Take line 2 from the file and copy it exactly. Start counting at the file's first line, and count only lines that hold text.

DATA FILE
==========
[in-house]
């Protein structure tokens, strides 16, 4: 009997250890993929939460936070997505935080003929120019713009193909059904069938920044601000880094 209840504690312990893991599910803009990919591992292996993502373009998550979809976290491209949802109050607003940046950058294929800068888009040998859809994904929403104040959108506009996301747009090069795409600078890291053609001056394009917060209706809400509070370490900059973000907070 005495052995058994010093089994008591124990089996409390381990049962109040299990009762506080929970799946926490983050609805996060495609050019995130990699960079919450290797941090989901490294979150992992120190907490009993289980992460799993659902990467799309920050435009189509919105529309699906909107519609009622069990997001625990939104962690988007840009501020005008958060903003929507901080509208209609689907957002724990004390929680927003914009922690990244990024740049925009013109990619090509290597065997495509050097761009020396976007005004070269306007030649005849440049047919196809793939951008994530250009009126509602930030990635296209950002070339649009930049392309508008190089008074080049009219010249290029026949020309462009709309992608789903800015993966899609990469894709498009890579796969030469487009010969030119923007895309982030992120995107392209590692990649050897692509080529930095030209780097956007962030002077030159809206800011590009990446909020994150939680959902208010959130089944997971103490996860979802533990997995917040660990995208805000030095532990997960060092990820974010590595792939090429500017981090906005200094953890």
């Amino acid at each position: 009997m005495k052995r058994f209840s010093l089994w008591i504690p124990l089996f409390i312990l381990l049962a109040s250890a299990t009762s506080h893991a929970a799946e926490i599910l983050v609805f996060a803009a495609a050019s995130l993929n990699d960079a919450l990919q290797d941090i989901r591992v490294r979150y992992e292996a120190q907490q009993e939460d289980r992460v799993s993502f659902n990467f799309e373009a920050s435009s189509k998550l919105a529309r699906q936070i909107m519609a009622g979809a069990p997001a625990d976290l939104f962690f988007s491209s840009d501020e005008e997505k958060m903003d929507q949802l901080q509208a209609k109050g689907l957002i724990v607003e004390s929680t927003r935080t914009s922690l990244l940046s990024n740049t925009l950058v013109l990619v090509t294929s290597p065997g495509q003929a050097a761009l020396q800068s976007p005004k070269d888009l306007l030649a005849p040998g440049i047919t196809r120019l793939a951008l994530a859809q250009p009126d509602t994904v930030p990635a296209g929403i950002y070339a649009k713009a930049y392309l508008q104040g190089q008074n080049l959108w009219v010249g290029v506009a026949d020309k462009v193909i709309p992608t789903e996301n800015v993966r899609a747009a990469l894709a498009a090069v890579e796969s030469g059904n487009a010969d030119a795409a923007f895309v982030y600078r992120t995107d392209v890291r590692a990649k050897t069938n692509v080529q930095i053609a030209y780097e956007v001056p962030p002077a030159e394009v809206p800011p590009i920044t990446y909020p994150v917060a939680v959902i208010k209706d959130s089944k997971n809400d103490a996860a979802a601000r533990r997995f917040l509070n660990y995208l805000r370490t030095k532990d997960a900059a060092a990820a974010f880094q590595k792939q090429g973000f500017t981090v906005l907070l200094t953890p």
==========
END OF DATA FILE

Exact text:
């Protein structure tokens, strides 16, 4: 009997250890993929939460936070997505935080003929120019713009193909059904069938920044601000880094 209840504690312990893991599910803009990919591992292996993502373009998550979809976290491209949802109050607003940046950058294929800068888009040998859809994904929403104040959108506009996301747009090069795409600078890291053609001056394009917060209706809400509070370490900059973000907070 005495052995058994010093089994008591124990089996409390381990049962109040299990009762506080929970799946926490983050609805996060495609050019995130990699960079919450290797941090989901490294979150992992120190907490009993289980992460799993659902990467799309920050435009189509919105529309699906909107519609009622069990997001625990939104962690988007840009501020005008958060903003929507901080509208209609689907957002724990004390929680927003914009922690990244990024740049925009013109990619090509290597065997495509050097761009020396976007005004070269306007030649005849440049047919196809793939951008994530250009009126509602930030990635296209950002070339649009930049392309508008190089008074080049009219010249290029026949020309462009709309992608789903800015993966899609990469894709498009890579796969030469487009010969030119923007895309982030992120995107392209590692990649050897692509080529930095030209780097956007962030002077030159809206800011590009990446909020994150939680959902208010959130089944997971103490996860979802533990997995917040660990995208805000030095532990997960060092990820974010590595792939090429500017981090906005200094953890």